The method of lettering the truss and stress diagrams used in the following examples is after what is known as "Bow's Notation," and aids the student very materially in tracing the stresses in the stress diagram, and in avoiding errors, besides affording a means for designating the various lines and a ready comparison of the stress diagram with the truss diagram.
The essential feature of this notation is that in the truss diagram a letter is given to the Spaces between the lines or forces, and each line or force is designated by the letters on each side of it. Thus in Fig. 275, the entire space cut off by the supporting force P1 the rafter and the load line at joint 2 is designated by A, the space between the load lines at 2 and 3 and bounded by the rafter is designated by B, and the entire space beneath the truss and between P1 and P2, by O. The force P1, being between spaces O and A, may be designated as O A. The load at 2, represented by the arrow, is between A and B, and hence is designated as AB. The lower half of the rafter is designated as AE, and the left half of the tie beam as EO. .
In the stress diagram, the same letters come at the ends of the corresponding lines, so that the line ae in the stress diagram shows the magnitude of the stress in AE. Capital Letters are always used on the truss diagram and small letters on the stress diagram, hence in the description capital letters always refer to the former and small letters to the latter. It does not make any difference what letters are used but the author finds it convenient to use the first letters, as A B C, etc., to denote the spaces above the truss, and between the forces, the first left hand space being always designated as A.
Whenever it is found that the stress diagram cannot be lettered to correspond with the truss diagram, then we may be sure that some mistake has been made either in the lettering of the truss diagram or in drawing the stress diagram.
Problem I, Fig. 275. - As the first problem in drawing the stress diagram for a truss, we will take a simple king rod truss, with three external loads. The truss diagram should be carefully drawn to a scale of 1/4-inch or 1/8-inch, to the foot, as most convenient, and lettered as in Fig. 275. The stress diagram should be drawn on the same sheet of paper, and as close to the truss diagram as practicable without encroaching upon it. In this first problem a separate stress diagram for each joint is shown in order to more clearly explain the principle, but in practice one diagram is drawn to show the stresses for the entire truss.
In drawing the stress diagram, the first line to be drawn (except in a few special cases) is a vertical line representing one of the supporting forces, and for trusses supported at each end it is more convenient to start with the left hand support P1, and to take the stresses acting at that point (joint 1) in order from left to right. In this instance P1 = 3,000 lbs., and a convenient scale will be 2,000 lbs. to the inch. (Note. - For measuring the stress diagram an engineer's scale, graduated to 20ths, 30ths, 40ths, 50ths, etc., of an inch should be used.) The stress diagrams in Fig. 275 were drawn to a scale of 20ths (2,000 lbs. = 1 inch or 100 lbs. = 1/20 of an inch) and reduced by the photo-engraving process to 2/3ds the original size, so that in the engraving the scale is about 3,000 lbs. to the inch. The scale to be used in any particular case will depend upon the amount of the loads. If P1 is less than 8,000 lbs., a scale of 2,000 lbs. to the inch is best. When P1 is between 8,000 and 18,006 lbs., a scale of 3,000 lbs. to an inch is more convenient. As a rule the scale should be such that no line in the stress diagram will exceed 14 inches in length.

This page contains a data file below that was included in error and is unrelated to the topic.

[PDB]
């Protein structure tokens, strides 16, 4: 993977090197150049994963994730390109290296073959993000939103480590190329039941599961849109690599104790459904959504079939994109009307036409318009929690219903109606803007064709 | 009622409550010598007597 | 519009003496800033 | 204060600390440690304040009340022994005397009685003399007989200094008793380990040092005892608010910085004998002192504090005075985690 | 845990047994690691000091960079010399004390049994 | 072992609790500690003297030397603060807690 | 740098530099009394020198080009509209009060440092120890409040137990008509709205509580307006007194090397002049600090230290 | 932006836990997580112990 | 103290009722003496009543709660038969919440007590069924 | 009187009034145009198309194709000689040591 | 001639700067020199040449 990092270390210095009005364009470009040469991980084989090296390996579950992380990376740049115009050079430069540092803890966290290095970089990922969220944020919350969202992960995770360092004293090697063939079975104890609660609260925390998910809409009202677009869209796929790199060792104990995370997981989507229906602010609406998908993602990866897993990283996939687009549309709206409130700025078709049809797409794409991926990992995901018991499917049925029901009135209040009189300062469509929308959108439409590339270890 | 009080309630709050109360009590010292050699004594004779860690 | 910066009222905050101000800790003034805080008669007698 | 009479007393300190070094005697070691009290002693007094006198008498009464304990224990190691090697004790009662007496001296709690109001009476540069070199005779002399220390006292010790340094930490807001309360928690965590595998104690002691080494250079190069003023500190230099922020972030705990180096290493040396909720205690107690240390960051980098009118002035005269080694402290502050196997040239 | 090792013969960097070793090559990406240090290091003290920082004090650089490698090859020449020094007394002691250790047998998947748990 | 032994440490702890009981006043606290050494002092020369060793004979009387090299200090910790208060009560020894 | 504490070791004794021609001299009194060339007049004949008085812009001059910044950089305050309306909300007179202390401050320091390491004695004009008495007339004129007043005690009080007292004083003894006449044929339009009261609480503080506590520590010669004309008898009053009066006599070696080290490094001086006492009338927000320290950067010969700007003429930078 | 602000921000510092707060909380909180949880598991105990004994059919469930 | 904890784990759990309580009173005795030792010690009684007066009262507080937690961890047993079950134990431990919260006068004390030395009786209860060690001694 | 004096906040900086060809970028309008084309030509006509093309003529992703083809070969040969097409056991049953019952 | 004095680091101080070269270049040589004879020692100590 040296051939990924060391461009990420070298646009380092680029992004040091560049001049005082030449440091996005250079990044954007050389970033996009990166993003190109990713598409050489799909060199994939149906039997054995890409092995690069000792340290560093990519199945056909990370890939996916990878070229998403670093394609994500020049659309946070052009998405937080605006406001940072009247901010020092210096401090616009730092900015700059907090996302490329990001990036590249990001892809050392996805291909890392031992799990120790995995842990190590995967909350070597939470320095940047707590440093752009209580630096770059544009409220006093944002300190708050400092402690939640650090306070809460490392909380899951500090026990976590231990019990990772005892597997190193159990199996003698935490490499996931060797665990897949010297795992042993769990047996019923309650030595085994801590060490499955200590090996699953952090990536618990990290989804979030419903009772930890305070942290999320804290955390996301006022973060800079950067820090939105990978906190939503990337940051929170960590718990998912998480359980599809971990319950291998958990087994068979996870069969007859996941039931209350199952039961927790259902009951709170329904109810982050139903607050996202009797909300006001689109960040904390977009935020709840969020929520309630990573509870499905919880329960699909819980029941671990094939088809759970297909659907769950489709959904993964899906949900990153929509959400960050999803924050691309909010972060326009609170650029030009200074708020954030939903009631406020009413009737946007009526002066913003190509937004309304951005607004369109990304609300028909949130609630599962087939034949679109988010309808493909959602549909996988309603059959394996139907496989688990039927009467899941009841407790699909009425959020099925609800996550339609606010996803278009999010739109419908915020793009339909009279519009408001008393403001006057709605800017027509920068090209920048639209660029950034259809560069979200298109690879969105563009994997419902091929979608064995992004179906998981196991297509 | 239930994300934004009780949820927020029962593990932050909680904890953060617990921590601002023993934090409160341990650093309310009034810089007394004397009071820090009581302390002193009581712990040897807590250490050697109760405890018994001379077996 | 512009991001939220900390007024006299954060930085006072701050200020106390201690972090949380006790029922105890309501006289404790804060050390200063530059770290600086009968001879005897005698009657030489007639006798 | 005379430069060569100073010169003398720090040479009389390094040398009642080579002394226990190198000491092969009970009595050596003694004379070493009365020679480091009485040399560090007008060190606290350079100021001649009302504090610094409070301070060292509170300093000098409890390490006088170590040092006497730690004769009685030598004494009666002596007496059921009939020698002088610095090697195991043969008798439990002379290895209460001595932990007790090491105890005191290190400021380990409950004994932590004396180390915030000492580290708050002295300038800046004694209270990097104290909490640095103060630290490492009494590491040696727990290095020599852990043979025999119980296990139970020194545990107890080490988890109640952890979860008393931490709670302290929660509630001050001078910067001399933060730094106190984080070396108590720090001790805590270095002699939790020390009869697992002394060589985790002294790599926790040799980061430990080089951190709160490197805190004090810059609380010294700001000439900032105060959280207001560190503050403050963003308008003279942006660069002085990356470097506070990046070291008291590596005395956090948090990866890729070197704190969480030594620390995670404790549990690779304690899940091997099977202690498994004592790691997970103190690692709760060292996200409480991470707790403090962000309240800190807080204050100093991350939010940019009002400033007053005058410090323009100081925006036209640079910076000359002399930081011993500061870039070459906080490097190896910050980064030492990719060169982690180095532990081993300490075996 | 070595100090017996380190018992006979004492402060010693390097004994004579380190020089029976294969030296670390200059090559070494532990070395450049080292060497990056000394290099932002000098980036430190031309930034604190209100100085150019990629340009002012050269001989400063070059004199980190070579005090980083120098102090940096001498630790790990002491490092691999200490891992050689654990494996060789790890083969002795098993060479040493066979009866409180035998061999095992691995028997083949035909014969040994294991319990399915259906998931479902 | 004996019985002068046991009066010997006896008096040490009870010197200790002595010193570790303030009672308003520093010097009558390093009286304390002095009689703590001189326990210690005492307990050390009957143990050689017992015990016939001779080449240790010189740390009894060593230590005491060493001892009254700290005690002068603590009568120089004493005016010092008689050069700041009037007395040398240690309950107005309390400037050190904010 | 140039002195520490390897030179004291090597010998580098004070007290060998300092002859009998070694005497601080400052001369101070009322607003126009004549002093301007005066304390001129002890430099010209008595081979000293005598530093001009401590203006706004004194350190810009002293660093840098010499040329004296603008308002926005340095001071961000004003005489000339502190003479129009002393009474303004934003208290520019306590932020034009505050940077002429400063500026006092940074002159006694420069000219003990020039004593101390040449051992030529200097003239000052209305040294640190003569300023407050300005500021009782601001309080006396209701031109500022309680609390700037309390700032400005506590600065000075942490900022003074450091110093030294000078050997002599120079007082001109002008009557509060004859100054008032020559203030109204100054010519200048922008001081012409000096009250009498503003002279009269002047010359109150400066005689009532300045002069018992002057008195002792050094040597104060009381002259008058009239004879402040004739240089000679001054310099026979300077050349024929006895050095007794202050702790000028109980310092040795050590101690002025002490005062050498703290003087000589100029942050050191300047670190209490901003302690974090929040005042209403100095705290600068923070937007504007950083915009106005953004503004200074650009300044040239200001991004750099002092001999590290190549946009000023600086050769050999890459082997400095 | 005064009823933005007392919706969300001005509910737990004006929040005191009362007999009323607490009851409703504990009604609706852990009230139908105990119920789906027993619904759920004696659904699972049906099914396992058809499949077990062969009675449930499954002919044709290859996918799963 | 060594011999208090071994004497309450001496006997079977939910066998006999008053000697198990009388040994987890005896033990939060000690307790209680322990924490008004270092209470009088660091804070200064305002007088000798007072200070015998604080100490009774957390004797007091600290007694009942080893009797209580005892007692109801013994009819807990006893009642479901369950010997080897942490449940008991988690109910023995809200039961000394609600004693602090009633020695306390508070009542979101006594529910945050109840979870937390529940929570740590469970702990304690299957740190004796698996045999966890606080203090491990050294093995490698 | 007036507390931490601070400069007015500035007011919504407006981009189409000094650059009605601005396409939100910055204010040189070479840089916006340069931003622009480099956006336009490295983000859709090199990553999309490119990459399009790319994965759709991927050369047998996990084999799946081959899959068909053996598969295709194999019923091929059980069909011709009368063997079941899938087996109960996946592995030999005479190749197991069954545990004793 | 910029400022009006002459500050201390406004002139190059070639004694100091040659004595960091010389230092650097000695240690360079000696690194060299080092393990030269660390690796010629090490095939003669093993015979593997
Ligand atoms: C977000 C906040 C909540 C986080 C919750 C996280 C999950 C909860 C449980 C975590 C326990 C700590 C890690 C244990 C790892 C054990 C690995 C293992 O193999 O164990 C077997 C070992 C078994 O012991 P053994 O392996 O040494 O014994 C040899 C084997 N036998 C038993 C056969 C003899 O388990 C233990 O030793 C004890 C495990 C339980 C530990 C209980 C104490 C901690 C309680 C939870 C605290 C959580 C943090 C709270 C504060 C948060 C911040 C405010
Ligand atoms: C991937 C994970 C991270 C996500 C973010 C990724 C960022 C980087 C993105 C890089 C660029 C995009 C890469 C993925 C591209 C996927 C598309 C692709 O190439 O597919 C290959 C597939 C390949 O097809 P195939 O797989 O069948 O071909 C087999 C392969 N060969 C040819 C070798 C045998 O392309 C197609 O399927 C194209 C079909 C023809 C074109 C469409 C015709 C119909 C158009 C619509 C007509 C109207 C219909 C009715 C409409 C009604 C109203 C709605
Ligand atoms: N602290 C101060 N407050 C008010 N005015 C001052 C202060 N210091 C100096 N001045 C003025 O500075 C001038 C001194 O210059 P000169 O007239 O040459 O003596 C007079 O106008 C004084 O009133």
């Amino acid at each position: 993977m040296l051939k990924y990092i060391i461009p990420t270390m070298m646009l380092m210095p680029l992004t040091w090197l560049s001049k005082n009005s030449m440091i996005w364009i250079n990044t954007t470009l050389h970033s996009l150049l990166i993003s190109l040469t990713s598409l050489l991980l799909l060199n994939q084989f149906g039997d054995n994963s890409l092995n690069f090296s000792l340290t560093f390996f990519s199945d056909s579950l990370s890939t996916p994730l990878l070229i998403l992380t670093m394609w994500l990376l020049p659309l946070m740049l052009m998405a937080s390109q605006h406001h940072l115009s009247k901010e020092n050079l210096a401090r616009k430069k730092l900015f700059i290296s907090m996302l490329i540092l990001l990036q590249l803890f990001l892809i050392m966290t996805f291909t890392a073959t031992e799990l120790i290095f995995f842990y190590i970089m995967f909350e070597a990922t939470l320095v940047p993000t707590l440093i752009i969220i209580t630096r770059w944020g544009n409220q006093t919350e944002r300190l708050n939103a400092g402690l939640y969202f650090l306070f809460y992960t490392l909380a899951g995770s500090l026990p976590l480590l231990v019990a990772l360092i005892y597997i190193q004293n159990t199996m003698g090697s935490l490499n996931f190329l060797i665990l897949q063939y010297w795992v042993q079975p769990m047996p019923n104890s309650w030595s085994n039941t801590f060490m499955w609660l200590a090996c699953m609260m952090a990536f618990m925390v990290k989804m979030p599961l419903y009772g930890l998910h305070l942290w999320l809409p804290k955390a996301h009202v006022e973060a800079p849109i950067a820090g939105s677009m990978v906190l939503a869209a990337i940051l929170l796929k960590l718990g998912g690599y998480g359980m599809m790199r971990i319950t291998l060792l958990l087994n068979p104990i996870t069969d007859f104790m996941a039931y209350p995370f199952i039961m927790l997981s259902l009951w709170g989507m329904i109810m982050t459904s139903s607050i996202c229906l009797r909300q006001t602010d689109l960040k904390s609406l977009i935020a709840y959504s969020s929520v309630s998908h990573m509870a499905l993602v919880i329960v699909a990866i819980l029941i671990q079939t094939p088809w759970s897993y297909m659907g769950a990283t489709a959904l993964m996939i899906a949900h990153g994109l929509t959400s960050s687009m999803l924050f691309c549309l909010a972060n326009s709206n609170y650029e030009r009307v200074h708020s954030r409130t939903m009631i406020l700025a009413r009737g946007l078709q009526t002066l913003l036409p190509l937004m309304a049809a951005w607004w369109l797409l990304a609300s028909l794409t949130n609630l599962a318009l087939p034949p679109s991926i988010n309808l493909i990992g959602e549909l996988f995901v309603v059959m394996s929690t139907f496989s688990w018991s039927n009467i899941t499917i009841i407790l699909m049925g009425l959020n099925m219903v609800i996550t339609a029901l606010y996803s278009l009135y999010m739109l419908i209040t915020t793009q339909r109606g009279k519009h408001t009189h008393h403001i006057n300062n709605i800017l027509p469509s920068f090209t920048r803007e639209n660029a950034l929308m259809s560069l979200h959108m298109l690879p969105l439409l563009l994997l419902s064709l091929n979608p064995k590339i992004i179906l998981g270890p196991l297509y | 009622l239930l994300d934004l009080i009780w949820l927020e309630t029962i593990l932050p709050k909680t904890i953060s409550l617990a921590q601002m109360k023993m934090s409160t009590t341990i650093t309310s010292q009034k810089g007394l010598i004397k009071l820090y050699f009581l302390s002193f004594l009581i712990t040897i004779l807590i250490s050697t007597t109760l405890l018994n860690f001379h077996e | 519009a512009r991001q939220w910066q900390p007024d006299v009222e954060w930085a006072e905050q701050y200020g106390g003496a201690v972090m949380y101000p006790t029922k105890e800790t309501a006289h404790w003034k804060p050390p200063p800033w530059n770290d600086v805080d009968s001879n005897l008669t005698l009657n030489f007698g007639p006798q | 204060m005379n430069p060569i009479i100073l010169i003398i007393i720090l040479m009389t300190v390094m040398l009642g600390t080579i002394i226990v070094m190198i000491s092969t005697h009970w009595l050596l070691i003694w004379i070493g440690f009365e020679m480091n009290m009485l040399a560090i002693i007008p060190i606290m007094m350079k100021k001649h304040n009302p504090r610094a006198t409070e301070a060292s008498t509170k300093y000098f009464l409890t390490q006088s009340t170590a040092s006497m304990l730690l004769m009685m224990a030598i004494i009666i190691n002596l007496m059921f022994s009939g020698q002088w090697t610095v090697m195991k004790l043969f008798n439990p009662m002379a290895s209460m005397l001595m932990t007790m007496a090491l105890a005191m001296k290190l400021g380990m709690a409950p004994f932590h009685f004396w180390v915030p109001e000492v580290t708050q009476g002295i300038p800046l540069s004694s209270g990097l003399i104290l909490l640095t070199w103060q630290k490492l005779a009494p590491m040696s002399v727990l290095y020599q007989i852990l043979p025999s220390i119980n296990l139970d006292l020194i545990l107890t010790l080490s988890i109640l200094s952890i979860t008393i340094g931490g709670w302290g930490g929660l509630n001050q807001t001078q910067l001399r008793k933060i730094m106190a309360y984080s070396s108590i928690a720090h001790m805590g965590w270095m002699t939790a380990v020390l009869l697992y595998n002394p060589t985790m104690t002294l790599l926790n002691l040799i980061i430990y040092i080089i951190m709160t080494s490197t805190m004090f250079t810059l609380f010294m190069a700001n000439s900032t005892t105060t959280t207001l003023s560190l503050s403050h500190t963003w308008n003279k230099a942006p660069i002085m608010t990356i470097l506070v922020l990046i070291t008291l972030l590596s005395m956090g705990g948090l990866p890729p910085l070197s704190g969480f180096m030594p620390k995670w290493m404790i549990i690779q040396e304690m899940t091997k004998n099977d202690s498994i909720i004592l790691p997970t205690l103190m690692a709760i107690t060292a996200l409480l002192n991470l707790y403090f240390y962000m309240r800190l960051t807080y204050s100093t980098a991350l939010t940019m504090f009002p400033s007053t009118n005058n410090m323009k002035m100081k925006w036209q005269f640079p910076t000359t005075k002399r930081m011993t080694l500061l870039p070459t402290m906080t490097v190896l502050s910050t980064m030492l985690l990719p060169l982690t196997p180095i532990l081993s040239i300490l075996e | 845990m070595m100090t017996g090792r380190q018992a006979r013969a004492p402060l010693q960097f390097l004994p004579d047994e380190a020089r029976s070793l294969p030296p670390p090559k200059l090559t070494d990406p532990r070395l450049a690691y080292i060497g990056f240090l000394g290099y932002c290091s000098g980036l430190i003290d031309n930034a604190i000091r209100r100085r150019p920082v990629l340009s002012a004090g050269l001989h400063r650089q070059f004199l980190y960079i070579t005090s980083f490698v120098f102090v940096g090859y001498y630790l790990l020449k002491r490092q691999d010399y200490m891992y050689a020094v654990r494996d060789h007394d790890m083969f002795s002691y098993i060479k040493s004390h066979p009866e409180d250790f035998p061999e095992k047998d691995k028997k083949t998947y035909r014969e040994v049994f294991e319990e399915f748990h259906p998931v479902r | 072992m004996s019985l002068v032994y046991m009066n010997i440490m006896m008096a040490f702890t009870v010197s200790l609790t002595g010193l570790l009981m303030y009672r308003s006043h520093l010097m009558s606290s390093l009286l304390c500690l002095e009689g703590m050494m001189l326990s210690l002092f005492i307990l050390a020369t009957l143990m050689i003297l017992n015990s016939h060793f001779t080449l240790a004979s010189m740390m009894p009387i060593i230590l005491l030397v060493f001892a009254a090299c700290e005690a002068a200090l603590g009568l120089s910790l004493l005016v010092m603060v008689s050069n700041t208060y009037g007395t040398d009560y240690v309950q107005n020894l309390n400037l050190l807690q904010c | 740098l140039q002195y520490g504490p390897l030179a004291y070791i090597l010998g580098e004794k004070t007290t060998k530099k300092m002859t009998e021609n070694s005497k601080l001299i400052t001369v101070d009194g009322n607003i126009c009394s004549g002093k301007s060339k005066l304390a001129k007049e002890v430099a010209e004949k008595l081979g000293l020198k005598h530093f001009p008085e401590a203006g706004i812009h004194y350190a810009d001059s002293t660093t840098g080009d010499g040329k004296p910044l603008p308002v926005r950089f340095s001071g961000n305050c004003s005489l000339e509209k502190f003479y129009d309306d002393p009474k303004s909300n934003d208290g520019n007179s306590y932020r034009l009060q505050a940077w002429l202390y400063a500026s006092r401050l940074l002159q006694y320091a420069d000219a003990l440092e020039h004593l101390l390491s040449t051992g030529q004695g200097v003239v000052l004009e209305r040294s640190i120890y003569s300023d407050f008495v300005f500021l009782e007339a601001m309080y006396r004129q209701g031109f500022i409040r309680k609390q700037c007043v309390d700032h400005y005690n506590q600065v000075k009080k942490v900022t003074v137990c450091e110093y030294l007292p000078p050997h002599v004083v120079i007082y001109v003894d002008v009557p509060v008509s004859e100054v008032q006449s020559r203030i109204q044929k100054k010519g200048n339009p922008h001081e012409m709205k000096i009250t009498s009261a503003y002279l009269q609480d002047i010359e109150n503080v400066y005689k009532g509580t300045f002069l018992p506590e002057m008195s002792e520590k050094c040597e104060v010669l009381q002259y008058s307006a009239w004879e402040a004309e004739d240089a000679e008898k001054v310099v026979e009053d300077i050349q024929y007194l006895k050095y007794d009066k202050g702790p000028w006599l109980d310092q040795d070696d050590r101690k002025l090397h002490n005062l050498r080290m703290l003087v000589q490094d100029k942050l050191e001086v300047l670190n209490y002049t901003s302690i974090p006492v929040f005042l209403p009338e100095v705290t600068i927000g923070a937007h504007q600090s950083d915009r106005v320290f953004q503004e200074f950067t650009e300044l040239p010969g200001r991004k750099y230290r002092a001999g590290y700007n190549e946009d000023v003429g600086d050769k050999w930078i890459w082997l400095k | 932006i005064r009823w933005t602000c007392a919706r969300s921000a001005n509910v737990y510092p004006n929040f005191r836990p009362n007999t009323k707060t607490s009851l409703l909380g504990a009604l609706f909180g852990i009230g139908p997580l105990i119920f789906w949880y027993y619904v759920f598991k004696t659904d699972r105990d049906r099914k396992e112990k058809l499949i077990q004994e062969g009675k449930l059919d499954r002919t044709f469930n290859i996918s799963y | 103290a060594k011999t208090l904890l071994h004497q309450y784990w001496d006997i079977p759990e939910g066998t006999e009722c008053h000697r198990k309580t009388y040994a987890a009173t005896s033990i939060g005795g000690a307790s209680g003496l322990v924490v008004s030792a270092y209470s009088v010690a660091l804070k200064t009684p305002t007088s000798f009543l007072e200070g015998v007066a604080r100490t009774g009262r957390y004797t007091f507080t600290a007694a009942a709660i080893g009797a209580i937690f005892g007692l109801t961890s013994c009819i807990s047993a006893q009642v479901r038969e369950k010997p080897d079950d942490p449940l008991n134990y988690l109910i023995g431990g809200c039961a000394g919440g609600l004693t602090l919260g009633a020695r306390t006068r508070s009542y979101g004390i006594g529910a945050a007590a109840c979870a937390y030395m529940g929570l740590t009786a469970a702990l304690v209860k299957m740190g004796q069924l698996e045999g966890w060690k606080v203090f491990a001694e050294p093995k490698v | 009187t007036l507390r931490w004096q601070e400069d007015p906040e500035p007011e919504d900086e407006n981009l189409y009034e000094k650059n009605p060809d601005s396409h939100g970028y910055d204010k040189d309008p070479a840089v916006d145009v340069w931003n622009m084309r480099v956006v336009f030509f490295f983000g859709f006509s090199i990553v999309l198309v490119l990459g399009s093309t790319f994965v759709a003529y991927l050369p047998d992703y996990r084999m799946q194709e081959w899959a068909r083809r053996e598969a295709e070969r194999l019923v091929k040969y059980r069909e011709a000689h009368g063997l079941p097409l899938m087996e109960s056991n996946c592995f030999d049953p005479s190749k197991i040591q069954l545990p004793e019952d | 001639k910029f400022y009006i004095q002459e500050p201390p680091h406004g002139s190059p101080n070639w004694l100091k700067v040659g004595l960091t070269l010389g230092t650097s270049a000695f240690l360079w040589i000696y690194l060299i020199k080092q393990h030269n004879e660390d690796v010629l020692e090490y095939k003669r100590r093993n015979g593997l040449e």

We will commence our stress diagram, therefore, by drawing a vertical line oa (Diagram A) = 3,000 lbs. or 1 1/2 inches in length.
As the supporting force acts upwards, the arrow head should be at the top, and the line must be lettered oa. The letter designating the space to the right of P1, being O, o must be at the bottom of the line and a, at the top. The next force acting at joint 1, going around as the hands of a clock, is the stress in AE, and as the arrows must always point from each other, the line in the stress diagram representing AE must start from a. The fact that we already have the letter a, also shows that ae must start from a, then, from a draw a line of indefinite length parallel with the line AE. The next force acting on the joint is the stress in E O, which, with oa and ae must form a closed triangle in order to preserve equilibrium. Therefore, the stress line for EO must pass through o, and to obtain the point e, draw a line through o, parallel with OE, until it intersects the slanting line drawn through a. The point of intersec-section of these two lines gives the point e, and the stress diagram for joint 1, is the triangle oae. The arrow head on eo must point towards o, to preserve the rotation. If now we notice the direction of the arrow heads we see that the head on ae points towards joint I, and that on eo from joint 1, consequently the former denotes compression and the latter tension.